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A woman wearing a blue and white head covering smiles in front of a small hotel.

Photo credit: Georgina Goodwin / Shoot The Earth / WWF-UK

Photo credit: Georgina Goodwin / Shoot The Earth / WWF-UK

Nachingwea’s miombo forest is near the Selous, one of Africa’s largest and most threatened forest reserves.

About Nachingwea, Tanzania

Nachingwea, a district in the uniquely biodiverse Ruvuma landscape, is one of Tanzania’s poorest regions. Its communities rely largely on subsistence farming and are increasingly subject to the impacts of climate change, such as erratic rainfall resulting in droughts and floods. Women are especially vulnerable to these events due to the gender roles and socioeconomic marginalization that reduce their access to information, resources, and decision-making power— and thus, their ability to contribute to climate change resilience. Climate change also affects food security. In a 2016 baseline survey, under 1% of households reported enough nutritional diversity in their diet; 8% reported inadequate dietary diversity; and 91% reported very inadequate dietary diversity.

The CARE-WWF Alliance project sought to address these environmental, economic, and social challenges through an integrated initiative that promoted climate-smart poverty alleviation approaches to natural resource management and economic development.

The project ran in six villages from December 2015 to June 2019 to achieve the following objectives:

  • Resilient agriculture. Poor smallholder farmers, especially women, adopt climate-smart agricultural practices, increasing production of nutritious food and reducing impacts on water, soil, and forests.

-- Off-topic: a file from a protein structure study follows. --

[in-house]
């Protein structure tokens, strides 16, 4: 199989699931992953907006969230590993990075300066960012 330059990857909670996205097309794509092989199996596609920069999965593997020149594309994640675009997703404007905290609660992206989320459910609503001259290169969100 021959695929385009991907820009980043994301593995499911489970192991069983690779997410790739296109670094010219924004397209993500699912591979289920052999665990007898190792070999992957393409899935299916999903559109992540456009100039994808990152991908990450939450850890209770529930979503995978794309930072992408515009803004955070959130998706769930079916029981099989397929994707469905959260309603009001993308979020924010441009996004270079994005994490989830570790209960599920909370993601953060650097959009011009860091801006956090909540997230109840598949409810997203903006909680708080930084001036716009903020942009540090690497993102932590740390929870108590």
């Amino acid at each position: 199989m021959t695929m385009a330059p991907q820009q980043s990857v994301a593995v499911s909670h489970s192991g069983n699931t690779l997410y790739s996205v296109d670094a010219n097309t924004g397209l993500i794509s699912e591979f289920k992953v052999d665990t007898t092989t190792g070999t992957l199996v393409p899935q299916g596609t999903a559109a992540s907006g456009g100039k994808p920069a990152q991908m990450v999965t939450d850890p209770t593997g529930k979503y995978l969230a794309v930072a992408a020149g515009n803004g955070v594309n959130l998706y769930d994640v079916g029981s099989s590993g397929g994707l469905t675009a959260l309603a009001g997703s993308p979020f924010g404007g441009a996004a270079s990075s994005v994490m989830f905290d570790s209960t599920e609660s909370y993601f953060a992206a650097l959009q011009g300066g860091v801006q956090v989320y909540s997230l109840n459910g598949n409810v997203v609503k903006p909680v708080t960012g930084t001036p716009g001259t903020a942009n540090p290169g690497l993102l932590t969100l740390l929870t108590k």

• Financial inclusion and diversified livelihoods. The rural poor, especially women, engage in diversified, sustainable livelihood activities to earn and save more income.
  • Sustainable community-based conservation. Community-based organizations enable local, sustainable management of Miombo woodlands, freshwater resources, and wildlife.
  • Inclusive and effective governance. Poor women and other citizens hold community and district authorities (duty-bearers) accountable for decisions that affect ecosystem integrity as well as their livelihoods and well-being.

About Nachingwea’s miombo forest

The miombo forest is part of a vital woodland network that houses some of Africa’s largest elephant herds. Unfortunately, it is also subject to illegal logging and poaching activities due to high poverty rates. Because the communities surrounding the forest rely on it for food, shelter, and income, the Alliance centered its work around four main outcomes:

  • Community-based conservation organizations demonstrating more equitable access to and sustainable management of miombo forest
  • Women smallholder farmers adopting climate-smart agriculture practices on their farms
  • Local communities engaging in diversified, sustainable livelihood activities
  • Local communities, especially women, demonstrating a greater ability to hold duty bearers accountable for decisions that affect ecosystems.